By Guest Blogger, Shannon Blair
My college friends and I gather for about two days once a year–sometimes having to wait until every other year; however, we lived in each other’s dorm rooms everyday for four years. We became family. As happens though, we went our separate ways, started careers, and focused on our own families. These days, we tend to drift until one of us calls to order a Zoom or badly-needed beach reunion.
During these times, time has not passed. We walk and talk, and talk and talk–and talk some more until we have to leave.
This is how I look when I’m with them.
I’m not sure who snapped this photo, but it is a raw, uncut version of the “me” I rarely am: everything is funny, life is not so hard, much is worth celebrating, and my flaws are actually part of my charm.
While I treasure these relationships, I’ve begun to accept over the past decade that I have to keep on forming rich bonds with other people. No longer can I run over to Kim’s corner dorm room to discuss the latest conundrum nor run off with this group to Miami for a break when I need to let off serious steam. I’ve started to ask myself: “Why not talk to that other person on the sideline? After all, we are going to spend a whole season with one another.” I’ve actually formed some wonderful friendships this way.
This summer, at the pool, I’ve even forced myself (an extroverted introvert) to introduce myself to some of the other people there who were also unable to reserve a spot with their friends due to quarantine caps. It makes the time so much more relaxing to actually know these other individuals. And who doesn’t need more relaxation?
It would be remiss of me, while on this subject, not to mention my neighbors.
These men, women, and their children have been the biggest source of light and levity for my husband and me since March. We are truly doing life together–most frequently from a driveway in tailgate chairs with cold drinks and good tunes (No one quite sings Weezer’s “Sweater Song” the way we do.).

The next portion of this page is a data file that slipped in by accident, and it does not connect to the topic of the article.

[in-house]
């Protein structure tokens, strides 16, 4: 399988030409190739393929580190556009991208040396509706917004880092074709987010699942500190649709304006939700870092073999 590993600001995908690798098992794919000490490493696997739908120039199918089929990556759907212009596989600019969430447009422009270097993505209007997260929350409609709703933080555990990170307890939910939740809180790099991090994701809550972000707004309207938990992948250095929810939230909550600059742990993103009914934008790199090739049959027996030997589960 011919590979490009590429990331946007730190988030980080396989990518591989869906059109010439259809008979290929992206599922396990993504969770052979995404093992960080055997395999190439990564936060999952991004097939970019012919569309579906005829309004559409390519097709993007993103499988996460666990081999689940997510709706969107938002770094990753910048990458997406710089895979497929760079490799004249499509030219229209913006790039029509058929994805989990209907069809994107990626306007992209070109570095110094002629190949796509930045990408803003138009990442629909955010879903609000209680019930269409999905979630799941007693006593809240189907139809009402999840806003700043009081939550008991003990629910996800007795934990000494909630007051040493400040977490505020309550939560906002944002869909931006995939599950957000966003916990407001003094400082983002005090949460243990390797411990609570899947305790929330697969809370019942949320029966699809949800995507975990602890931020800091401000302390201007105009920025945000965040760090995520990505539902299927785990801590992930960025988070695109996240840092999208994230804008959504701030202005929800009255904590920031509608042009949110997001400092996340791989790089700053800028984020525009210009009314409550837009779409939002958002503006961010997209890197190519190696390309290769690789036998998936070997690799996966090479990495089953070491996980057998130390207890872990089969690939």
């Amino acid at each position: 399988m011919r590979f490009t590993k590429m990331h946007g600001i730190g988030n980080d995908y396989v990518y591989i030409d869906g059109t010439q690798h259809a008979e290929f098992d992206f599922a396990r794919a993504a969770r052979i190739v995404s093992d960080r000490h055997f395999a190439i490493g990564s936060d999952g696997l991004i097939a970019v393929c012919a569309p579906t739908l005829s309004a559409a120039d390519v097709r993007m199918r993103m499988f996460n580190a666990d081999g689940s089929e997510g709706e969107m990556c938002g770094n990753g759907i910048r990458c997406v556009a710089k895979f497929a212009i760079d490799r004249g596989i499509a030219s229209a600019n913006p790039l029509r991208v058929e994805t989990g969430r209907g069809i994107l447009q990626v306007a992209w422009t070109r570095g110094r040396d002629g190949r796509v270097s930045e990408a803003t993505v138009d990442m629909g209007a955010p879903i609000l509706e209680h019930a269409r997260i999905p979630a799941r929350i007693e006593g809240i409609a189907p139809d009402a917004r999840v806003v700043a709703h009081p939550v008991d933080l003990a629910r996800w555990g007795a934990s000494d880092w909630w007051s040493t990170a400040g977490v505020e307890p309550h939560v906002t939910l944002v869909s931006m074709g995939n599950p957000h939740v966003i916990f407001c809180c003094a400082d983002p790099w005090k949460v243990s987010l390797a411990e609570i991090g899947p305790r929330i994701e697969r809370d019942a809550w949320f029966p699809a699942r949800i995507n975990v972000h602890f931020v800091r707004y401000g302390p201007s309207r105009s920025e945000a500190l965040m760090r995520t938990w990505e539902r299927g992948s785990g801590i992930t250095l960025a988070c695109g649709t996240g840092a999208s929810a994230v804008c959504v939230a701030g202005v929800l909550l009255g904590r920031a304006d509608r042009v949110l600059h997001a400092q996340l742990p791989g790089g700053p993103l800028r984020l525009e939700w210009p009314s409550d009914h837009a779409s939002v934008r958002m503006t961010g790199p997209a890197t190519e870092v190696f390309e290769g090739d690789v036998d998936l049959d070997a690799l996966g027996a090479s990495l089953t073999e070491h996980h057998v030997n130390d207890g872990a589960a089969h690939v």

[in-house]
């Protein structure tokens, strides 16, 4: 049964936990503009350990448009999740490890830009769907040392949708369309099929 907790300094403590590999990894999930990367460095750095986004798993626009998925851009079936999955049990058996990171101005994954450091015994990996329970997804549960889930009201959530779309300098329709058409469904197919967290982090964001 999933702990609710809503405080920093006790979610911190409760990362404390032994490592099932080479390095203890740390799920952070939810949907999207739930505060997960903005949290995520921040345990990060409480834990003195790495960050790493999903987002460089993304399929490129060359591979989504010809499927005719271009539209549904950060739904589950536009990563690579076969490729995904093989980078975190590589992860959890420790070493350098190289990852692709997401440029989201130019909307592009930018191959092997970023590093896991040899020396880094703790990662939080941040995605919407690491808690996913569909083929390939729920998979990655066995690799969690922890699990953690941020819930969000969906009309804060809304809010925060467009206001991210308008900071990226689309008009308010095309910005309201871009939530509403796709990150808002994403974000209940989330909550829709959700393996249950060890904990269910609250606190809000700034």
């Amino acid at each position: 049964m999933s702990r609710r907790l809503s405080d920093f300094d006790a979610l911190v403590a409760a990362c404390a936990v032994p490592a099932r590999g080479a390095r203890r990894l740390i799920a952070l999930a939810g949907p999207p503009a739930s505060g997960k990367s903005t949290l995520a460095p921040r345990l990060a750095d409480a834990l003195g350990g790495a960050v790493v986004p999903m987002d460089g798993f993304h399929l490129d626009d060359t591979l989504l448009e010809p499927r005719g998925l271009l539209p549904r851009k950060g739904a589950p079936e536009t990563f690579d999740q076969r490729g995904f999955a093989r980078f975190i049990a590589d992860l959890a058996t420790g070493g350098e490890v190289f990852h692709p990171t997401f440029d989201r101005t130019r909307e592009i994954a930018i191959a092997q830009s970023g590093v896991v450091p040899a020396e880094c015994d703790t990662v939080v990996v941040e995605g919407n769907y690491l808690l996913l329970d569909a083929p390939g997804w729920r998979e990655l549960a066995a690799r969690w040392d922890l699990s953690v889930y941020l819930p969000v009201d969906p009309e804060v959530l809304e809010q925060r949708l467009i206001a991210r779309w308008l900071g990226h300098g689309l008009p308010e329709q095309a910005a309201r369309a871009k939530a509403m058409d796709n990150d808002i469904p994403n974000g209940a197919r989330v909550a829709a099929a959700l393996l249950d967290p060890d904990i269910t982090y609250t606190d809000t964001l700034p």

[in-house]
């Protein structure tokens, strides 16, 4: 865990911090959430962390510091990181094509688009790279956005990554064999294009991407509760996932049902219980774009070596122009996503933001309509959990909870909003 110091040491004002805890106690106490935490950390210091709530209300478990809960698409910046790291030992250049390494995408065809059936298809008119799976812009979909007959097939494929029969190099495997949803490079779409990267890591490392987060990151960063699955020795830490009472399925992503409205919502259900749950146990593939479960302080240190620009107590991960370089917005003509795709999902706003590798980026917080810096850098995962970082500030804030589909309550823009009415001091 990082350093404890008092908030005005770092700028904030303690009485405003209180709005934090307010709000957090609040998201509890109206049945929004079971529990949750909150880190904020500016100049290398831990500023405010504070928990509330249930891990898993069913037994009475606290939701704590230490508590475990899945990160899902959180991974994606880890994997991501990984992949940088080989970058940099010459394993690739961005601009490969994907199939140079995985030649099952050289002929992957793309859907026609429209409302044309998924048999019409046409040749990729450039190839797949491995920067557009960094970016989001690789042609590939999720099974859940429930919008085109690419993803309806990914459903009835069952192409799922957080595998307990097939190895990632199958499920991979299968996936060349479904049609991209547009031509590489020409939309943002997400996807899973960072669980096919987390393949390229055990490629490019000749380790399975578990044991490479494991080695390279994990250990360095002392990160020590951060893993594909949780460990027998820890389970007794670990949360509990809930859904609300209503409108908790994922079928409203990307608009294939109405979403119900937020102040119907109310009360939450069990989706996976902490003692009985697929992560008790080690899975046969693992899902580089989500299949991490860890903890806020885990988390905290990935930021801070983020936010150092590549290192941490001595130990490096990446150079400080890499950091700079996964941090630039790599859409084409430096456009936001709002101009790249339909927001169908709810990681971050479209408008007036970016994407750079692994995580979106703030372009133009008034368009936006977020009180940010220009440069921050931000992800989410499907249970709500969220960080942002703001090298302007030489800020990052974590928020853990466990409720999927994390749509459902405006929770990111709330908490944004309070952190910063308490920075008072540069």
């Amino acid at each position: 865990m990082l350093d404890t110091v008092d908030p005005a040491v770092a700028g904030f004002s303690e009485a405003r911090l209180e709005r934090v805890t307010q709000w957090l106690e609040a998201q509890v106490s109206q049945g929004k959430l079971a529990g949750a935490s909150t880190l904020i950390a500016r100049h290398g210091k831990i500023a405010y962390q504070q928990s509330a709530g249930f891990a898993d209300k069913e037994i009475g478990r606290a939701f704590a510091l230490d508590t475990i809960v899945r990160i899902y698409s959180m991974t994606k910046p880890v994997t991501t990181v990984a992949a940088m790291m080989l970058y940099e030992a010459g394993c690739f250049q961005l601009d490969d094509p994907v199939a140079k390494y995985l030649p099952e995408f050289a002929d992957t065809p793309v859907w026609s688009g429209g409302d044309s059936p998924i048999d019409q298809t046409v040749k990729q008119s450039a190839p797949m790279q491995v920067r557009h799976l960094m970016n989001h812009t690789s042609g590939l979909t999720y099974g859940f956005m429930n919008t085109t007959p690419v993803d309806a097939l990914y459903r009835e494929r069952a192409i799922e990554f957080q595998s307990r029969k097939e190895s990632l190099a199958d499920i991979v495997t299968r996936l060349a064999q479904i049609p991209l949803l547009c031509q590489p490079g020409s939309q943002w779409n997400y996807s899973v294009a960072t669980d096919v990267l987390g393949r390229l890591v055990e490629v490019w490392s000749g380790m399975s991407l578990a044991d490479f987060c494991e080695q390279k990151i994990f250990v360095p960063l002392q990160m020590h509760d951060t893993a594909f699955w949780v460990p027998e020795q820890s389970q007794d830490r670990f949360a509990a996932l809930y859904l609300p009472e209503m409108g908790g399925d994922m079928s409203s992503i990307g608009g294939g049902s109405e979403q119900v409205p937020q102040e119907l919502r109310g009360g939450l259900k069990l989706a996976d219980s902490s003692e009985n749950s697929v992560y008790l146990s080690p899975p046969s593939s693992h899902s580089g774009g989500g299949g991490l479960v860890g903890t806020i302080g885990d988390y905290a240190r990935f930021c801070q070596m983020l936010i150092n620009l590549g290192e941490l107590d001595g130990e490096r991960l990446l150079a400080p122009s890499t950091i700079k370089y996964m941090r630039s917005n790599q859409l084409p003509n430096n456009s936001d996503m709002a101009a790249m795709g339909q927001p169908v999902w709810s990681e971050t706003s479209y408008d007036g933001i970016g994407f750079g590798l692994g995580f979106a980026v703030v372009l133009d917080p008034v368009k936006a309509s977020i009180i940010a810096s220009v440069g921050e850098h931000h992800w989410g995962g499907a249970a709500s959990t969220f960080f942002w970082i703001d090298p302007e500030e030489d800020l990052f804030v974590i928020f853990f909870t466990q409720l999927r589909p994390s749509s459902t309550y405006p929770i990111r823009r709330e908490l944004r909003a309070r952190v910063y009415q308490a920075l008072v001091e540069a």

I know many of you know what I mean when I say I am grateful to now know them beyond niceties as we pass on the street or when we attend the occasional party together. I’m especially appreciative we’ve been able to lean on each other the way neighbors should. When someone needs a grocery item or an extra set of hands with the kids, we help each other out. More importantly, when one of us needs to avoid a near meltdown trying to harmonize work and remote schooling (or to just get out of the house and talk), we host a gathering (socially distanced, of course). And we laugh like I was caught laughing in that above picture.
The United Nations designated July 30th International Day of Friendship. August 1st is National Girlfriend Day, and the first Sunday in August is always National Friendship Day. So here’s to you–all of my friends–however I may know you, and for however long I have known you. You know who you are. Thank you for doing life with me (in all its phases) and extending your care to my family and me during this time.
Amish Friendship Bread
This recipe from The Seasoned Mom is one of the most delicious breads I’ve ever tasted, which makes total sense; friendships are one of the sweetest parts of life!
My next door neighbor, whom I have come to consider a dear friend, received one of three bread starters based on this recipe from her former coworker/friend. Then, she gave me one of her three starters (plus the Jello ingredient the recipe calls for, which most would not have on hand–isn’t she thoughtful?). I’ve now given away my three starters to three friends. My kids and I gobbled up one loaf in two days and have one in the freezer to take to friends when we visit.
I hope you will try out this tradition too and let the special people in your life know how much they mean to you. Or maybe you might just bring that extra loaf to a neighbor you haven’t quite gotten to know yet so they feel less alone right now.
Note: I used almond milk for my starters just fine. Just make a note when giving away for allergies.
Shannon Blair is wife to Sam and mom to Jay (10), Nora (7), and Tater (78 in dog years). When not teaching writing at Central Piedmont Community College, she can be found getting muddy in the garden, wreaking havoc in the kitchen, running and then un-running with a local craft brew, struggling to achieve Crow pose, reading, or trying to figure out which story to tell next. Stop on by and see how she can help you tell your stories too at pinkpenwriting.com.